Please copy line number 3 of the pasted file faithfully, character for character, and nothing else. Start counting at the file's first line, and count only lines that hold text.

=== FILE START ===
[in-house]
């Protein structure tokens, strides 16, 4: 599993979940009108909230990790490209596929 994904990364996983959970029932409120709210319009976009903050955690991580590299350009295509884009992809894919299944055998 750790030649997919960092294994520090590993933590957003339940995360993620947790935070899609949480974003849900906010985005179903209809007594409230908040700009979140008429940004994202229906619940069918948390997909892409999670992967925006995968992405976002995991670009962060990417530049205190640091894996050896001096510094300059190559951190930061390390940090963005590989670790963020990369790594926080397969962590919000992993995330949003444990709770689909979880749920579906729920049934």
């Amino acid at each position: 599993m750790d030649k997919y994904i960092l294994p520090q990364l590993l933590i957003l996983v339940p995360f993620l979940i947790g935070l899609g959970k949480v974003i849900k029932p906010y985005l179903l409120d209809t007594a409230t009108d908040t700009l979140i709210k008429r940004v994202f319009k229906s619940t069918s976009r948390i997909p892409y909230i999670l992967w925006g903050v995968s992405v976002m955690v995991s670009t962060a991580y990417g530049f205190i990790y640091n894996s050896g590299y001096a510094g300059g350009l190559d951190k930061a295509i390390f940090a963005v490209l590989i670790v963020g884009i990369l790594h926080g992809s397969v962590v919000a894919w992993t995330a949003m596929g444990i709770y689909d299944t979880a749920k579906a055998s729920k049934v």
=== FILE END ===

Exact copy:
């Amino acid at each position: 599993m750790d030649k997919y994904i960092l294994p520090q990364l590993l933590i957003l996983v339940p995360f993620l979940i947790g935070l899609g959970k949480v974003i849900k029932p906010y985005l179903l409120d209809t007594a409230t009108d908040t700009l979140i709210k008429r940004v994202f319009k229906s619940t069918s976009r948390i997909p892409y909230i999670l992967w925006g903050v995968s992405v976002m955690v995991s670009t962060a991580y990417g530049f205190i990790y640091n894996s050896g590299y001096a510094g300059g350009l190559d951190k930061a295509i390390f940090a963005v490209l590989i670790v963020g884009i990369l790594h926080g992809s397969v962590v919000a894919w992993t995330a949003m596929g444990i709770y689909d299944t979880a749920k579906a055998s729920k049934v």